Bruce Ellington is going from two-sport star at South Carolina to a potential multi-use threat for the San Franciso 49ers.
Ellington, the sixth pick in the fourth round of the NFL draft, will look to win a spot on an crowded wide receiving corps and also audition as a return specialist.
“It was difficult because I love to compete and I love both sports,” said Ellington, who also played basketball at South Carolina before leaving the team in January upon declaring for the NFL draft. “Football is what I feel comfortable doing. I say about my second year playing football, I finally realized football is what I wanted to do.”
Among those who helped sway Ellington to the gridiron was Marcus Lattimore, the Gamecocks’ star running back who was drafted by the 49ers in last year’s fourth round.
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“Marcus is a team player. He’s one of the guys who came to me and told me to play football,” Ellington said. “We have a good relationship. We’ll make it even better when I get up there.”
Ellington (5-foot-9, 197 pounds) led the Gamecocks last season with 49 receptions for 775 yards and eight touchdowns.
Ellington is the third South Carolina product who could play a key role for the 49ers this season. Cornerback Chris Culliver (2011 third-round pick) and Lattimore did not play last season but are poised to contribute if fully recovered from knee injuries.
Ellington was the 17th wide receiver selected. He met with the 49ers, and upon his selection Saturday, “They told me to come in and be ready to compete. I love to compete so I’ll come in and do what they ask me to do.”
Ellington joins a receiving corps, led by Anquan Boldin and Michael Crabtree, that saw Stevie Johnson arrive in a Friday trade from the Buffalo Bills. Also, veteran Brandon Lloyd is attempting to return from a one-year hiatus.
San Francisco coach Jim Harbaugh got an interesting endorsement of Ellington from Indiana basketball coach Tom Crean, Harbaugh’s brother-in-law.
Former USC basketball coach Darrin Horn, who recruited and signed Ellington in 2010 before he began playing football a year later, is a friend and former assistant coach of Crean’s.
“(Crean) thought South Carolina really missed Ellington in the (basketball) lineup and suffered for it,” Harbaugh said. “He was a big fan of the (draft) choice, as we all were.”
The 49ers went into last weekend’s draft looking to get more athletic, and the former USC point guard fit that mold as a fourth-round selection last Saturday.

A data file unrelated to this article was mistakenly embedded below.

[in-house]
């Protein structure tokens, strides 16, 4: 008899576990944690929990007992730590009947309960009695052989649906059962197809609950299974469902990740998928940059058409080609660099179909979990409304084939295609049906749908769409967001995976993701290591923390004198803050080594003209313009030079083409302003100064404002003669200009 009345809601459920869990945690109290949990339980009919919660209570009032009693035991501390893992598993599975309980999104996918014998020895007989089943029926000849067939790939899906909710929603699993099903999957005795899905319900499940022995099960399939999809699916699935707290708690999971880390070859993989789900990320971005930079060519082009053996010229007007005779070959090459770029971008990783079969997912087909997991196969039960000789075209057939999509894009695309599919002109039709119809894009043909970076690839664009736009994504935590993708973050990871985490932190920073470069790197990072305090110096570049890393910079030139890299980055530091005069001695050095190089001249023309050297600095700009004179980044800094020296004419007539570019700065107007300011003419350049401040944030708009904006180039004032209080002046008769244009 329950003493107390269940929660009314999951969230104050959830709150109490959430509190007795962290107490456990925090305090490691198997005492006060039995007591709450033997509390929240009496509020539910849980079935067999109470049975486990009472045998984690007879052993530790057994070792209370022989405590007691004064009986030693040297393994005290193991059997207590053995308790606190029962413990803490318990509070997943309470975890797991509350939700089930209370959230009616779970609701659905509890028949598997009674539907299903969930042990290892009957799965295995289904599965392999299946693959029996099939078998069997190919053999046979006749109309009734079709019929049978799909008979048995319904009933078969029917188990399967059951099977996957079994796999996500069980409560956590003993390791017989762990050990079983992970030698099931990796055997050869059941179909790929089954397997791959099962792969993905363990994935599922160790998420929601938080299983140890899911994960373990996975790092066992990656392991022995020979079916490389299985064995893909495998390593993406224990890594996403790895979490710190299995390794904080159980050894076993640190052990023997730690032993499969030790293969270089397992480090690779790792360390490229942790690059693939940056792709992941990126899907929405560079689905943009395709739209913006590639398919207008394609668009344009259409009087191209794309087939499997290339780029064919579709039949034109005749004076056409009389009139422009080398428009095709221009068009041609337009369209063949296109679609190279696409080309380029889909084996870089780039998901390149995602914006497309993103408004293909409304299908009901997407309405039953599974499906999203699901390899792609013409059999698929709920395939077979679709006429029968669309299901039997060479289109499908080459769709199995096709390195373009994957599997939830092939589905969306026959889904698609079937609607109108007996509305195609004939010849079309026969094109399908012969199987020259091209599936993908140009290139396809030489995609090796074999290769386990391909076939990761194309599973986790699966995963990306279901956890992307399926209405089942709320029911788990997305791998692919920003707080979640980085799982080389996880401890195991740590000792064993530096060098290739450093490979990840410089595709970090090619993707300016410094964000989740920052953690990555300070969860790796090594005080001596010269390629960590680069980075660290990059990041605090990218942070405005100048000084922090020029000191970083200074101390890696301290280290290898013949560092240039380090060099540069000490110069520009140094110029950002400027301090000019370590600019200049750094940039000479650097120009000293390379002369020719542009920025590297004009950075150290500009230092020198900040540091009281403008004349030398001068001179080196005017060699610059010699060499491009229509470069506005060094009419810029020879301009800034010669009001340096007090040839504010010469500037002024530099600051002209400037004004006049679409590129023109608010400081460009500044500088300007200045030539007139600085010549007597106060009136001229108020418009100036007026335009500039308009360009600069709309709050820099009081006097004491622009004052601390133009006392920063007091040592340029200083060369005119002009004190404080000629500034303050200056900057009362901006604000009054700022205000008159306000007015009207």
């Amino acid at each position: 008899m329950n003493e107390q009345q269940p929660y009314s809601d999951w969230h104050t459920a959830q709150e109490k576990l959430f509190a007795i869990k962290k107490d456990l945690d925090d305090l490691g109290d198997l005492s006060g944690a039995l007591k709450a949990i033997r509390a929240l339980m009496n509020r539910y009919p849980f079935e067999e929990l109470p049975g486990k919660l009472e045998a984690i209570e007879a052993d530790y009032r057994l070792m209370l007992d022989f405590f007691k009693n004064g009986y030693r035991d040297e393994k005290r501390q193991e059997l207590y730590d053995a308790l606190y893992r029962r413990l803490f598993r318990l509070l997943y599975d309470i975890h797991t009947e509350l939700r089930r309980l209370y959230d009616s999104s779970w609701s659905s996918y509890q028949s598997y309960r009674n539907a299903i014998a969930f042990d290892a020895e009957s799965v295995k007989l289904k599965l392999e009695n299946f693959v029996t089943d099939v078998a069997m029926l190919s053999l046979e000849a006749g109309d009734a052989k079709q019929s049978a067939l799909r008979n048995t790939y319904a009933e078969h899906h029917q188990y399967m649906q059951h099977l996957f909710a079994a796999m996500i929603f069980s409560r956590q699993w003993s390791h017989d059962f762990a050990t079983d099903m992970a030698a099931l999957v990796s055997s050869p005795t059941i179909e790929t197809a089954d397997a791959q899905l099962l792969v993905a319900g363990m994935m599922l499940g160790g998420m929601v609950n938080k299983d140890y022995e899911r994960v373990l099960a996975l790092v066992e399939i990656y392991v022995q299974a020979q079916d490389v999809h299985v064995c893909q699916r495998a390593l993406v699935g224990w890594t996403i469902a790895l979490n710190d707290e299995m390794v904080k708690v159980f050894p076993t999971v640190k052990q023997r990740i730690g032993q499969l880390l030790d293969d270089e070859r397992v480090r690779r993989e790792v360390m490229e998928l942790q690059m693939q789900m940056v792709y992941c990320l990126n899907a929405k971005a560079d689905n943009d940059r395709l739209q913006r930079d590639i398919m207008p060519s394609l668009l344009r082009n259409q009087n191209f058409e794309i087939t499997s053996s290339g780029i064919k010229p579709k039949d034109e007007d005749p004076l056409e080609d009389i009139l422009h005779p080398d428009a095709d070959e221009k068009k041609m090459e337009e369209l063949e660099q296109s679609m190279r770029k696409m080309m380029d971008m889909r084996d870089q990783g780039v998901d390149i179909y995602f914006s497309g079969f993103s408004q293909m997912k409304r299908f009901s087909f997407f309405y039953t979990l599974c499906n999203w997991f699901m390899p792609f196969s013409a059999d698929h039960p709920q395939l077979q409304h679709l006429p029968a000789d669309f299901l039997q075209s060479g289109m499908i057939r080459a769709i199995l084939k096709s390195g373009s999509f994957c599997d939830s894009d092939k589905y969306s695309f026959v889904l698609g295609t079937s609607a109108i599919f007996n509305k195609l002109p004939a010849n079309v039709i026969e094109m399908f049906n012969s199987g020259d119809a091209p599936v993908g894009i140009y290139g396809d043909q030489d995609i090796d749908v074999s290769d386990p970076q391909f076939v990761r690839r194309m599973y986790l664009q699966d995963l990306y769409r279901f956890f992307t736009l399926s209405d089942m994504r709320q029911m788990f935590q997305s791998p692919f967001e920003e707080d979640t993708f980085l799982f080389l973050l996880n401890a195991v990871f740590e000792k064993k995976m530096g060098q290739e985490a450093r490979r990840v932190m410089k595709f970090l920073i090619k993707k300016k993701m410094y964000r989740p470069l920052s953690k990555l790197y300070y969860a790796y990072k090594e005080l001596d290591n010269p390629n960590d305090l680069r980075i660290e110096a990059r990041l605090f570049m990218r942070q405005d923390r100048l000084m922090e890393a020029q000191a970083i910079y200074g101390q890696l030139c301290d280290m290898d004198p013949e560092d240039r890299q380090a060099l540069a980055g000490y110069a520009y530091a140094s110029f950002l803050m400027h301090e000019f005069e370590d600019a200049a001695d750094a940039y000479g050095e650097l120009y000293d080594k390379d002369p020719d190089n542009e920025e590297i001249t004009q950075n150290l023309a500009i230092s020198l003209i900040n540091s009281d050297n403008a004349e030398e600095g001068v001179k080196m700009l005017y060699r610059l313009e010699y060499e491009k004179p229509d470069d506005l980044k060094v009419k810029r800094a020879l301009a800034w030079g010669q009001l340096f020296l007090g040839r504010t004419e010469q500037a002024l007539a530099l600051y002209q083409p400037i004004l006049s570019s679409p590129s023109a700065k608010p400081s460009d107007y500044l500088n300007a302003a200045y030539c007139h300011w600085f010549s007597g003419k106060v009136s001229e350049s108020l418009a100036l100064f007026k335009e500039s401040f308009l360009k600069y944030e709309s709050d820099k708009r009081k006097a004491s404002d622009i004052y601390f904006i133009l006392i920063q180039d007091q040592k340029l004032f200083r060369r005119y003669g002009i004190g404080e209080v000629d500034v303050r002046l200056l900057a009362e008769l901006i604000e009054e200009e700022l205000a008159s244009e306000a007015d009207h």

“He’s a heck of an athlete, a very productive football player, very productive basketball player,” Harbaugh said. “Looking forward to exploring how we can use him.”
Speed at receiver has been a need for San Francisco since Harbaugh arrived in 2011. The team’s No. 1 WR, Michael Crabtree, tore his Achilles tendon last offseason and played in five games. Anquan Boldin, a free-agent signing in 2013, was the team’s most productive receiver but doesn’t have the kind of speed that stretches the field.
That’s what the 49ers hope Ellington does for them.
“Think of a bigger Ace Sanders, who came out of the same university,” NFL Network analyst Mike Mayock said. “He’s quicker than fast, and can help you in the return game. The 49ers needed some wide receiver depth.”
Ellington ran a 4.45 40-yard dash at the NFL combine. It ranked 11th of 42 receivers and helped his stock rise before the draft, although he did go lower than projected.
“You don’t play two sports and major college football at the level he did without having something special about you,” 49ers general manager Trent Baalke said. “He’s a skilled athlete. He’s a competitive athlete. He’s a smart and instinctive athlete. If you put all that together, you’ve got a pretty good package.”
Harbaugh also pointed out Ellington’s toughness and believes that’ll help him be a good blocker. Another selling point for the 49ers was Ellington’s special teams history. He returned 43 kickoffs at USC, and while LaMichael James is the 49ers’ primary returner, Harbaugh believes Ellington will still help him out in that facet of the game.
How much time Ellington immediately sees at receiver is difficult to predict. The 49ers have a lot of WRs on the roster right now, especially after trading with the Buffalo Bills for Stevie Johnson last week, but Ellington says that just gives him more people to learn from this year.
“I feel like I’ve got a lot of growth,” Ellington said. “I’ve only played (receiver) for three years so I feel like there are a lot more things I can learn to become a better player.”
Noted: Former South Carolina rusher Marcus Lattimore is trying to come back from a second knee injury that cut his college career short and compete for a job in the San Francisco running game, but that got a little more difficult over the weekend. The 49ers added Ohio State running back Carlos Hyde (second round) to an already crowded backfield. Taking him could be insurance if Lattimore, who was drafted in the fourth round a year ago, doesn’t get healthy enough to help the team.
“The way Marcus is wired, the way he works, if anybody can come back from an injury, it’s going to be Marcus,” Harbaugh said.